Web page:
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About Union gazette. (Corvallis, Benton County, Or.) 1899-1900 | View Entire Issue (Sept. 1, 1899)
FRIDAY, SEPT. 1, 1899.
SASH BUCKLES Forty different
' sty lea, 25 cents to $1.25.
STOCK COLLAR BUCKLES Just
right ; 2oc and 25c. Some to match sash
CUT STEEL HAIR ORNAMENTS
"The real thing ;" 95c to $2.00.
BEAUTY PINS Gold wire, lc, 3c, 5Cj
8c; Pearl, 5c; Cyrano bead, 2Uc. Six
teen patterns. .
ELASTIC BELTS Newest thing in
the store. Black jet, cut steel, white
perrl ; 50c to $2.75.
LEATHER' BELTS Lots of them.
Almost every price, 7c to $1.00. . Patent
leather. White wash belts. ..... : (
LADIES' TIES Modern patterns, and,
S, E Young & Son
Po8tmasterjoHnson and wife returned
Monday from a iSccessful and enjoyable
fishing trip near Elk City., v,.
Dr. Bowen Lester-went fisfijng and has
returned. He reports a most pfeasifirt
trip with plenty of fislu
The professors who have been on their
outing trips are returning one by one to
prepare lor. the next term's work which
opens on the 19th of September. ,
Profeesor Chas. Jolfnsonf'of tfie Q,
A. C.,- returned to Corvallis, Saturday
from Cambridge, Mass.. where he Ira's"
completed a 'mathematical cour.Se... , in,
Harvard. . . -
Prof. W. W. Brietow after a few days
visit with his family left today lor
Athena, Eastern - Oregon, where' he lias
a position as principal in the high
schools ofthat city. ; . ,v.
Many hop'pickei a are being1 engaged
from Corvallis to help gether iu the hop.
crop of the year. Several of the yards.
in the BuensrVista district will be eup.-;
plied with picters from Corvallis.
The mill people, state that wheat will'
open in the Corvallis market at 52 cents
or more. This , is the quotation placed
on old wheat at present, none is made
on . recently .threshed' wheat so far.'yet
the market will open in a few more days'.'
; We are pleased to announce tbiit the
Shirley company will begin a week's en
gagement in this cityf, beginning Septem
ber 25th. -Ihejjplendjd impression amdel
by these . excellent jeriormers aunug
their appearance here last spring, insures
for them a sMcessful se,asou, y -
Mr. Ed (aWford TI1 lea'e Con-allis.
on Monday to accept a position in a large
mercantile-; estabjishment ,-jn- Astoria,
During his residence here.Mrj Cfawford
lias made many warm' friends and ac
quaintances wlio will regret hwdeparture
but who wish him every; suecess-.in.hjs.
The ladiesof.the Catholic church wish
to return -thanka -tq 'ih.citijKPAjBipl
generously patronized tlieir ice-cream so
cial at the home of J. M. Nolan last Wed
nesday evening. Fifty-four "dollars wei e
the gross receipts of the evening, a con-
t.ibution which is du'y appreciated and.
gratefully acknowledged. " ' .' . ' -
Those who have fault to find with the
valuation, placed on their property by the
Assessor, Will have ' the' opportunity ;,to
have matters straightened out. at ;the
meeting of the county board of equaliza
tion, at the court housefrom the 25th of
September arid continuing one week.
The board consists of the county judge,
the county clerk and the assessor.1 "' r
J. H. Gallagher, a member of Co. K.
of the Oregon vounteers, visited Corval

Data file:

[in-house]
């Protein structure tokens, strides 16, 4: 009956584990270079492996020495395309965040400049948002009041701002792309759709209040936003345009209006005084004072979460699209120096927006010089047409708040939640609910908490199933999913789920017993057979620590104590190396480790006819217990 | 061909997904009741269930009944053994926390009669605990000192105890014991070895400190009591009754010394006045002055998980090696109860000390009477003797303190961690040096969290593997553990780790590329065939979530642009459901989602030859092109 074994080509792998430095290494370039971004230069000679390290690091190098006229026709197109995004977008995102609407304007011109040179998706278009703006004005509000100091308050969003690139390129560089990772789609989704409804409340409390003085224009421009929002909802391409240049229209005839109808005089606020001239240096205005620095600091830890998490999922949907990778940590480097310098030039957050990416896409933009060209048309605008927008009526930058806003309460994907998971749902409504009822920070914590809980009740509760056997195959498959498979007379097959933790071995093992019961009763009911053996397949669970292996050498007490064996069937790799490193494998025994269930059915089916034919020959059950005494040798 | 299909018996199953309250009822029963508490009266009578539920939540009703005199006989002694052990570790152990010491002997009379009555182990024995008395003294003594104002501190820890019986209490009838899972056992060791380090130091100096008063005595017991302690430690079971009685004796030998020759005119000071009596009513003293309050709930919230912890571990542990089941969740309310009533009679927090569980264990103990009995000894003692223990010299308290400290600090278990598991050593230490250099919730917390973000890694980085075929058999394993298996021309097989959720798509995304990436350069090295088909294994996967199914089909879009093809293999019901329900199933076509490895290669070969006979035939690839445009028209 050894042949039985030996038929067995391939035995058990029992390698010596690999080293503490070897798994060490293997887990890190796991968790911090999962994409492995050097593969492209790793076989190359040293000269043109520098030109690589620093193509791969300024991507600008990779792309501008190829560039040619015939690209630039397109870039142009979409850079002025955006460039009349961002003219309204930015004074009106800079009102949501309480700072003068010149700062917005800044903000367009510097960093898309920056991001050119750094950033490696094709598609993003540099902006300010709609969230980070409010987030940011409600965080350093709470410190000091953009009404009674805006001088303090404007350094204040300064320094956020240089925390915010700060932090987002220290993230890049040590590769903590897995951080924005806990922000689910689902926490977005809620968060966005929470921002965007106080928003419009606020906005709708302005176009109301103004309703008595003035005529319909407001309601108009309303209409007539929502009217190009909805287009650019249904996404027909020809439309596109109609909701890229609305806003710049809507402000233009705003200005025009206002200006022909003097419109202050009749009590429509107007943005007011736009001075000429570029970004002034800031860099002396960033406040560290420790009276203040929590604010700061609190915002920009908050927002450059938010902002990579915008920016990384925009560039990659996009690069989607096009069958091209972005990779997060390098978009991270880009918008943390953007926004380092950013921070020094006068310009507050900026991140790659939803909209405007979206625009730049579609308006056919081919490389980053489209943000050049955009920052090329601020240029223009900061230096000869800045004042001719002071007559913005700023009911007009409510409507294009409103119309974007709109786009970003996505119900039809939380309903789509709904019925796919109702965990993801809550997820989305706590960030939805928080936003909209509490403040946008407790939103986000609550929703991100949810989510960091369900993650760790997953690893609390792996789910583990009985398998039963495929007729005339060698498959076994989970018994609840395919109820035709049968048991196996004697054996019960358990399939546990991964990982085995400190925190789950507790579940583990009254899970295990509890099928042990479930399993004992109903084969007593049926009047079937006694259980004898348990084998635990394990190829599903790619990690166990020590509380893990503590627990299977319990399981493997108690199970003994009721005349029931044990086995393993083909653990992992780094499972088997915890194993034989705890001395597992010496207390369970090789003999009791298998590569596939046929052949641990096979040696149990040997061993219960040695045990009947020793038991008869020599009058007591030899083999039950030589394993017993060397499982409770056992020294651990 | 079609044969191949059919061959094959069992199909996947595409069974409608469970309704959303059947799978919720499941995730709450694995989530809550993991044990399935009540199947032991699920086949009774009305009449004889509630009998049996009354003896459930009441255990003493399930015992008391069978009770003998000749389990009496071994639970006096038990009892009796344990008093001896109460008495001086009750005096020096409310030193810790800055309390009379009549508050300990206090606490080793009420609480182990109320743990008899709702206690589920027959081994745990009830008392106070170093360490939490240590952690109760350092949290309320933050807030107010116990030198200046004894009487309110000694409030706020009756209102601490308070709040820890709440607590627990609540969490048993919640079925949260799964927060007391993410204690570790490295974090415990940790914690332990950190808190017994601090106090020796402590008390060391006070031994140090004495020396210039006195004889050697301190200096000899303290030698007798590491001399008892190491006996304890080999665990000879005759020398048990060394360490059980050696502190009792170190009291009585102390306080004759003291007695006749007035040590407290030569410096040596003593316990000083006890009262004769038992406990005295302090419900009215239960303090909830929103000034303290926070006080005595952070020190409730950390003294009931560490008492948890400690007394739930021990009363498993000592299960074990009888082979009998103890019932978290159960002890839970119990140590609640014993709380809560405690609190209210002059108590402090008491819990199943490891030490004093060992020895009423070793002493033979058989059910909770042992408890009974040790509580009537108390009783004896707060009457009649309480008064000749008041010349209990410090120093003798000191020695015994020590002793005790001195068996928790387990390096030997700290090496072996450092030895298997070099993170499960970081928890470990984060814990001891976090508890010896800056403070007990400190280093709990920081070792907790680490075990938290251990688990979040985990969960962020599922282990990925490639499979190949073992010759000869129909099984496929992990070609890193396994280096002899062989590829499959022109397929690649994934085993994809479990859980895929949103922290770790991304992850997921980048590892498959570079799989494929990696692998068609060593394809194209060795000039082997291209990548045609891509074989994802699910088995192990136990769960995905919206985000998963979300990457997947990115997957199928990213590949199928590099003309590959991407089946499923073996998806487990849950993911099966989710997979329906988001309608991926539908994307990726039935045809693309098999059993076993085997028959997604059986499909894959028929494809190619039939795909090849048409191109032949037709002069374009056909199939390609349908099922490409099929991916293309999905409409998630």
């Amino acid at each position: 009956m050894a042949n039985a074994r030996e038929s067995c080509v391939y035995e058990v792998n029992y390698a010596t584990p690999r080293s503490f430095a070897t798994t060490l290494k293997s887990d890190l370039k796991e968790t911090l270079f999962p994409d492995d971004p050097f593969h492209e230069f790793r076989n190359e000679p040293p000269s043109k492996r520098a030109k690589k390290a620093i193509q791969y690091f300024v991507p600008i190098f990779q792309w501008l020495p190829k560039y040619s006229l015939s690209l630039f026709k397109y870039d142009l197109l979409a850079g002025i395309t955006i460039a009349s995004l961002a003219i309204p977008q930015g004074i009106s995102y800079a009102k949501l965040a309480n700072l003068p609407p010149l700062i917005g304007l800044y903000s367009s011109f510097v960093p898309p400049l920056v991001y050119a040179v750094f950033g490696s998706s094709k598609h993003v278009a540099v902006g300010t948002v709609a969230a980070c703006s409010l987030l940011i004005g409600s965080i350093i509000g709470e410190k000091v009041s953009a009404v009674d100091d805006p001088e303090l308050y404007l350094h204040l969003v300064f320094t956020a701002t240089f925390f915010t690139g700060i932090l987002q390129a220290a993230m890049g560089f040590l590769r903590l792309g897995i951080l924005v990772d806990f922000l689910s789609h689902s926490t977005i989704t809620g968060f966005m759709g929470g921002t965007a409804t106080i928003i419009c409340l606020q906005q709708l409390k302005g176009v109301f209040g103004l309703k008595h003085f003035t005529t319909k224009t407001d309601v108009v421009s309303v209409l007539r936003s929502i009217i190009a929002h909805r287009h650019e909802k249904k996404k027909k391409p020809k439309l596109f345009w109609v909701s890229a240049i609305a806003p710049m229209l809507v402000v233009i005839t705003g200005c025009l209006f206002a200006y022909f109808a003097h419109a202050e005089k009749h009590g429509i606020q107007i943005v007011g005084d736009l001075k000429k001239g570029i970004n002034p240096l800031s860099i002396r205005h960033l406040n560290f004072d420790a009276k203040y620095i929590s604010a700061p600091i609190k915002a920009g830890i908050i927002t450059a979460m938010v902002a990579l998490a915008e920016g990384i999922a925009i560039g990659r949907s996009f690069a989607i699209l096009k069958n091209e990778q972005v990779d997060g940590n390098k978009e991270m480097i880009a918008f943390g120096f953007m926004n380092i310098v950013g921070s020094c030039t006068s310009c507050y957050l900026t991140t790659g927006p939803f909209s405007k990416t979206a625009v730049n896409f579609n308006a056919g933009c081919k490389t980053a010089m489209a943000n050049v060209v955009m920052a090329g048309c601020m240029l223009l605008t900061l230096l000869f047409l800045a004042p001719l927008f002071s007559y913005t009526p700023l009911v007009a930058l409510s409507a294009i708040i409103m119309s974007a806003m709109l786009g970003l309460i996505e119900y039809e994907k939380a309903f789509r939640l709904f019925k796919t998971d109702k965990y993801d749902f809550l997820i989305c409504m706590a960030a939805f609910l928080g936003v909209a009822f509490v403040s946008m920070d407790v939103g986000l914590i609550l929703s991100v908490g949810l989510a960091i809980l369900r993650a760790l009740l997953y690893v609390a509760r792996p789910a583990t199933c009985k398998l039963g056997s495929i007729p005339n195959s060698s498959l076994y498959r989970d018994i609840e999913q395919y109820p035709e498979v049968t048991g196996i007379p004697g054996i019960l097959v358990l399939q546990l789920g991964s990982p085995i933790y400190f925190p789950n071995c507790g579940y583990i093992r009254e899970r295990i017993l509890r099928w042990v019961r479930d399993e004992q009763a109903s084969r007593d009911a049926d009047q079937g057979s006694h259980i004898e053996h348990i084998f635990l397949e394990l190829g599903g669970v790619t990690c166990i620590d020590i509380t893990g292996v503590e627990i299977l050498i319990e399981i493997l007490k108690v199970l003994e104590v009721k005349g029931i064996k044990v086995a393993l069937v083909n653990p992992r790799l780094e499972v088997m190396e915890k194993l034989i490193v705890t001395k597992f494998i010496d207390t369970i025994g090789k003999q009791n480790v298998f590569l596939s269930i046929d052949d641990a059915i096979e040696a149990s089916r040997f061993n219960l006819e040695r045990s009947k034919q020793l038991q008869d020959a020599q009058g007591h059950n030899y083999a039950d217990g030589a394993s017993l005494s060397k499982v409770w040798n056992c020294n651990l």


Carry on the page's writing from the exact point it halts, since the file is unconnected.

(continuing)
lison Saturday and Sunday.- Mr. Gal
lagher is one of our OACb beet football
men and many will be glad to know that
he will return to school next year to aid
in upholding tho honors of" the orange.
The prospects for an excellent football
tam at the OAO next season are very
Oregon is getting full returns for the
liberal way she entertained tha 'Edito
rial Association. Over forty mill s
of reading matter by the editor.', " all
speaking in the highest terms of Oregon
its people and its resources: - This is ad
vertising of the right kind. Men intel
ligent men were here, they saw, and
they tell what they saw in language all
. One of the features of the Oregon In
dustrial Exposition this season will be a
war museum, It will consist of trophies
relics and curios brought back, from the
Philippines by the Oregon volunteers
and the collection will be ose such as
was never before seen in the ..northwest
The fair will be held -from "."Sept. 28 to
Oct, 28, and the railroads will give re
duced rates to the exDosition. " ' ' .
Rev L. M. Boozer will preach at the
Mt. Vie w school" house "next - Sunday -afternoon
at three o'clock.
Mrs. Mary Spencer, who has reached
the ripe old age of 80 years, is visiting
her son, Jesse Spencer, and family,
Mrs. Nelms and; daughter; Celia, re
turned from Newport on Tuesday after
au outing at Nve creek of a couple of
Miss Francis Harris, a former teacher
of the Corvallis public schools, but now
of Portland, 4s visiting ia Corvallis, the
guest of Mr. and Mrs. Callahan.
Joshua Mason, who has been very ill
for several days in the past, is not iui"
proved in his Condition. Mrs. McCor-
tnick, df Brownsville, the sister ot the
sick man is at his bedside
Quite a Corvallis crowd of ladies and
gentlemen -went out to the Granger
school liouse tm Tuesday night to attend
a school entertainment, the Corvallis
delegation furnishing the program.
E. J.: Lea returned on Monday from
the ; East. . He has been attending
the summer school at Harvard. During
his trip Mr, Lea visited New York. City,
Niagara Falls and other noted eastern